A breach of fiduciary duty involves an action in which the fiduciary puts their own interests before a client’s. In the case of a financial advisor, a breach of fiduciary duty would involve the advisor making recommendations that earn them a profit at a client’s expense. Examples of breach of fiduciary duty may include actions like:

  • Charging excessively high commissions
  • Misrepresenting potential conflicts of interest
  • Any cases in which a client loses money due their advisor’s fraudulent or negligent actions

If a client believes there has been a breach of fiduciary duty, they can sue the advisor for damages, including trading losses and well-managed account losses.

Why should you choose a fiduciary financial advisor?

According to the National Association of Personal Financial Advisors (NAPFA), non-fiduciary advisors cost investors up to $17 billion a year. That’s a lot of money that could have been in the pockets of individual investors.

The fees and services that fiduciaries and non-fiduciaries offer may be similar, but it’s the missed opportunities that can result in this loss to investors. For example, a non-fiduciary may advise you to purchase a “good” product because they will receive a larger commission or another incentive for selling that product. However, there may be a better product that would have benefited you more financially that they didn’t recommend because it didn’t offer an incentive for them.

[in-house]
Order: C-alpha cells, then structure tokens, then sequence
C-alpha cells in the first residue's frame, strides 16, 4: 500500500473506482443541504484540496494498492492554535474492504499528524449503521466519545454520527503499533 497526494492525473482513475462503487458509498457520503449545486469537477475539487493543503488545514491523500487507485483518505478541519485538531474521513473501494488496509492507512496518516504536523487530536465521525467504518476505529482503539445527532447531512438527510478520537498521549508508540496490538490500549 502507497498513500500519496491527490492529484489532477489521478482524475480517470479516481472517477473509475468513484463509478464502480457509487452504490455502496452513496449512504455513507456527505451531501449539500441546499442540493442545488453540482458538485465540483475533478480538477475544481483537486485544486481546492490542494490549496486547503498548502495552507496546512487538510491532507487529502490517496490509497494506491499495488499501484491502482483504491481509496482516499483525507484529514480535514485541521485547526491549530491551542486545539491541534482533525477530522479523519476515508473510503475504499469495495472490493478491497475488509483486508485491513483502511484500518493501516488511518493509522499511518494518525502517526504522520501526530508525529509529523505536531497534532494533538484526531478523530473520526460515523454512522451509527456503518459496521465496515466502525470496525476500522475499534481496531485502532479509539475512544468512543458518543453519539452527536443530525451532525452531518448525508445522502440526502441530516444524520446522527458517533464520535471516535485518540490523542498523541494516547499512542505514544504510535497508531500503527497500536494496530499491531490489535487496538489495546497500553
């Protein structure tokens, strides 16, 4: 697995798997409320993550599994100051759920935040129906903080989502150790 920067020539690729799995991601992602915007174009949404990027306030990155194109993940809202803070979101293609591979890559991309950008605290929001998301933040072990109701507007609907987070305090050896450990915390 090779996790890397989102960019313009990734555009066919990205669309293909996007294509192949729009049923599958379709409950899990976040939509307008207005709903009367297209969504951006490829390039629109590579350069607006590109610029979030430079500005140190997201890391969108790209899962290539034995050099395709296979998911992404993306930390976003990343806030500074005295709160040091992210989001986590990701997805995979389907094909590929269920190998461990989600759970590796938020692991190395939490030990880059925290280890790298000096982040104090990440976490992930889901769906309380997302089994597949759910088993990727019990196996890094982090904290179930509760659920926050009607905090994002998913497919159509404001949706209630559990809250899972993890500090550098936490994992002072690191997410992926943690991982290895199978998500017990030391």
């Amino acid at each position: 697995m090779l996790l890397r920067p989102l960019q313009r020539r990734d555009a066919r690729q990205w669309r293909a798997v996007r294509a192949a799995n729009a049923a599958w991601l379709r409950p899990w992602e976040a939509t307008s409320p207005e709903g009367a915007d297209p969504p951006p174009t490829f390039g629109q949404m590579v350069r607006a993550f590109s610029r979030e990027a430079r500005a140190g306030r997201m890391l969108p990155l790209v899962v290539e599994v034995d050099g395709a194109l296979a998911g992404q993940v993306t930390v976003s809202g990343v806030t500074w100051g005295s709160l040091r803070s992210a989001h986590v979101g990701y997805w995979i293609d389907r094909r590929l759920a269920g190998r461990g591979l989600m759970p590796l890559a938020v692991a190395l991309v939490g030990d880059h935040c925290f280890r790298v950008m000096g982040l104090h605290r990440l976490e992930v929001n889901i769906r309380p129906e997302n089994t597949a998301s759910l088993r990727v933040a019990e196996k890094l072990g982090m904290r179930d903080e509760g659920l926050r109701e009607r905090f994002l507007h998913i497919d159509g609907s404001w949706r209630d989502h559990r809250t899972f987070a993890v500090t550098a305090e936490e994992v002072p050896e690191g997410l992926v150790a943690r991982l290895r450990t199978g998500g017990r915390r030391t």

That doesn’t mean that all non-fiduciaries are going to provide bad financial advice, but choosing a fiduciary provides extra assurance that your financial best interest is the advisor’s biggest priority.

How to find a financial advisor who is a fiduciary

There are a number of factors to consider when choosing a financial advisor, but determining if they’re a fiduciary is one of the most important. While Regulation Best Interest provides more assurance that all advisors are working in your best interest, the fiduciary rule is the most-stringent standard, and fiduciaries provide the most reassurance that you’re getting your best advice possible.

There are a number of ways to find an individual or firm that abides by fiduciary duty:

  • SEC search tool: The SEC offers a search tool that allows you to look up relationship summaries, which includes information about how they’re registered, their professional background and more. If you already have an advisor, then they have to provide you with a copy of this information.
  • IAPD: You also can visit the SEC’s Investment Adviser Public Disclosure (IAPD) website to determine which advisors are RIAs and which are registered as a broker with FINRA (Financial Industry Regulatory Authority). You can also access an advisory firm’s Form ADV here, which provides information on its services, fee structure and any disciplinary disclosures.
  • Professional organizations: Another option when searching for a fiduciary advisor is to visit the websites of professional organizations that require their members to be fiduciaries. This includes the NAPFA, the Fee Only Network and the Alliance of Comprehensive Planners.